Having played every Professor Layton game released, I have seen both the highs and the lows of the franchise and it saddens me that Azran Legacy marks the last title featuring the infamous and titular Professor Layton. With this in mind, I went in hopeful that Level 5 crafted a game suitable for Layton’s departure, a game which would allow him to go out with a bang. Unfortunately, although the presentation of the game and the finale to the game were grand, the rest of the game failed to be anywhere near as exciting as the rest of the Professor Layton franchise.
The overarching plot throughout the game revolves around Aurora, a girl who comes from an ancient civilization called the Azran. After being entrapped in ice for more than two million years, Aurora is woken up from cryogenic sleep by Layton and his compatriots. The group quickly learns that Aurora has access to vast amounts of power, which proves to be problematic when an evil organization, Targent, wishes to use this power to advance their own agenda.
Unfortunately, the story is told very unevenly throughout the game. While there are a ton of plot twists and plentiful backstory, it all unravels within the last two hours. The previous Professor Layton games had very interesting plots with no shortage of mystery and adventure, but by comparison, Azran Legacy seems haphazardly put together. As a result, it is challenging to care about the overarching plot; it would be better for players to devote their attention to the five major subplots.
Yes, Azran Legacy chooses to focus on developing side stories rather than the larger narrative. This would have been acceptable, had these subplots been interesting or came to some sort of satisfying conclusion. Unfortunately, they were rather unsatisfying to play through and the sheer number allowed less chances for any character development to take place. I felt like there was a lack of character development, especially with the villains, in the game until the very end. It seems like Level 5 spread themselves too thin and the game would have been better, had they condensed the plot and removed the frivolous middle section.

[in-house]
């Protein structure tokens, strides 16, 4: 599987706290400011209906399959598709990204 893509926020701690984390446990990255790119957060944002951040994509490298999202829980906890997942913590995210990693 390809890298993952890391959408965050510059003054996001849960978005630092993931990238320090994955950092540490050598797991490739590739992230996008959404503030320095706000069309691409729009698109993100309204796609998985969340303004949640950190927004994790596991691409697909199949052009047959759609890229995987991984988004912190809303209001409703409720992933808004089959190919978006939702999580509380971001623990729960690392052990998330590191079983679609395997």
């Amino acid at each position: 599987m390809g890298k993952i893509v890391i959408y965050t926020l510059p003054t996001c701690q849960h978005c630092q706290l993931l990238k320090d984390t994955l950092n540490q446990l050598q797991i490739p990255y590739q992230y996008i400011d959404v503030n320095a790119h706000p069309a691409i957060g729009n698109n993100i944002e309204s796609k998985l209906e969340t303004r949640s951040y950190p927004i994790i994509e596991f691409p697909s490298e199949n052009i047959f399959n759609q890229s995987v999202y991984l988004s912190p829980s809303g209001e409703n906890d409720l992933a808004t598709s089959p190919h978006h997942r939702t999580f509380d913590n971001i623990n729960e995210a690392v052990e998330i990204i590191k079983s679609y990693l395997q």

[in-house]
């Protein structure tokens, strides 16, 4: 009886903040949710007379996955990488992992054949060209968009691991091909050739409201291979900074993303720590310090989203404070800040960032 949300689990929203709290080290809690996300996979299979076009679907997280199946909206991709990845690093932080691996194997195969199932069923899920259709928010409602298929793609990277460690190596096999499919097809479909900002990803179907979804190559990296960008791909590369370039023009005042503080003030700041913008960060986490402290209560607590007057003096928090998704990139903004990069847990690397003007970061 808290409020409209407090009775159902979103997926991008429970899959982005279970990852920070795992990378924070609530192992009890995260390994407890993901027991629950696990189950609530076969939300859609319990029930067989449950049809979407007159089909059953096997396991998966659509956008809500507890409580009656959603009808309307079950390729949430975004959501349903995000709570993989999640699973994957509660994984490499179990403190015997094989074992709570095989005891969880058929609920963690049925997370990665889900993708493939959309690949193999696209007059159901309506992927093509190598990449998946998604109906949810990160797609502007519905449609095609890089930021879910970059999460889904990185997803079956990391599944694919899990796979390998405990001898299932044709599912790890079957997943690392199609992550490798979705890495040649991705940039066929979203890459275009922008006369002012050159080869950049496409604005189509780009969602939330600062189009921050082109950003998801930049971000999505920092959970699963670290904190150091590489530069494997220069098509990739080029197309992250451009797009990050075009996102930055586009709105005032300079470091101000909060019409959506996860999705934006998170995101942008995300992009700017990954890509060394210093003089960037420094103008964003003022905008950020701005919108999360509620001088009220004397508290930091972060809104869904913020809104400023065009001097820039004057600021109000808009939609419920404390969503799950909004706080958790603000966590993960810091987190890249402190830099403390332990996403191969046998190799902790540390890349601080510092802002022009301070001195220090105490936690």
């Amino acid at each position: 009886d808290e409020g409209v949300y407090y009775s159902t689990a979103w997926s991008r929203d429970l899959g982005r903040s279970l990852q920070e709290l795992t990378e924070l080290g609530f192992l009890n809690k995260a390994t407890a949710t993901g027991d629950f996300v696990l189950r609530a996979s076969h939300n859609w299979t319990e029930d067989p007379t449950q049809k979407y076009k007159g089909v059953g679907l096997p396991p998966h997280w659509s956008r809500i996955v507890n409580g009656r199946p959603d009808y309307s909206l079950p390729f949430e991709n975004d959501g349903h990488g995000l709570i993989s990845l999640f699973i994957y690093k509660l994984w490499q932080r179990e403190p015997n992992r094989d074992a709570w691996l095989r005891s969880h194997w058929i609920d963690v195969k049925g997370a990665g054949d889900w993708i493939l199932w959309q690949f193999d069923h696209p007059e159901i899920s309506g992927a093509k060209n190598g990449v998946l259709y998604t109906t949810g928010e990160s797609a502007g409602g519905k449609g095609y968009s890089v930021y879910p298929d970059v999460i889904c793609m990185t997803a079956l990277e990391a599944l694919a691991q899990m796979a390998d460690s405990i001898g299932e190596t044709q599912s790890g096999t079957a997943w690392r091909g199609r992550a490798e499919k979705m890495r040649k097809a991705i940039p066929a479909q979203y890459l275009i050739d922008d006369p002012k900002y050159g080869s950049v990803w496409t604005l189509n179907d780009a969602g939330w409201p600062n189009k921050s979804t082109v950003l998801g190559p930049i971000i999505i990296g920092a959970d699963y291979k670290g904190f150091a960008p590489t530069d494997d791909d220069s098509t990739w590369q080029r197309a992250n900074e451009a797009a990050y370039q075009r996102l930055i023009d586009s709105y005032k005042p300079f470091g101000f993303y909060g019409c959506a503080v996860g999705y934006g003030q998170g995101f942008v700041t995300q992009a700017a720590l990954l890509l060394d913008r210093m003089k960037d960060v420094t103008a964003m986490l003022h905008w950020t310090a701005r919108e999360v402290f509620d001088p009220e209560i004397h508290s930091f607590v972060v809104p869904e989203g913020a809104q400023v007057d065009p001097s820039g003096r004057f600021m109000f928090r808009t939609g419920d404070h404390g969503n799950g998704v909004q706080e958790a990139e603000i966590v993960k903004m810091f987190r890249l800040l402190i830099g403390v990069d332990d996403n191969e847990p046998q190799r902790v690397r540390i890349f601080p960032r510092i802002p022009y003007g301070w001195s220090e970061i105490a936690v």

The main meat of all Professor Layton games come from the puzzles — and Azran Legacy has no shortage of them. In fact, it has over 150 for players to solve and takes no time to rack up the difficulty. It expects players to have some sort of previous experience with the franchise and, as a result, lacks any sort of difficulty curve. New players to the franchise might find trouble getting through the initial parts of the game, as the puzzles can be rather challenging, while veteran players will have a blast getting through all the challenging and thought-out puzzles.
One area where the developers absolutely succeeded was the presentation — they went all out and it shows! Miracle Mask, the previous installment in the franchise, was also on 3DS, but it failed to fully explore the depths and advantages of 3D environments. Azran Legacy, on the other hand, is beautiful when played in 3D. The cutscenes and environments all contain multiple layers rather than just a foreground and background, allowing the 3D to be more of a central feature rather than a necessary afterthought.
Professor Layton and the Azran Legacy is not the best Professor Layton game or anywhere near it, but it is a fitting conclusion to the legacy. Although the story may be inconsistent and the puzzles potentially difficult for new arrivals, veterans will be satisfied with both the puzzle difficulty and the elegant finale. It is definitely not the first game in the franchise that new players should try, but those who have experience will find this to be a fun fifteen-hour adventure.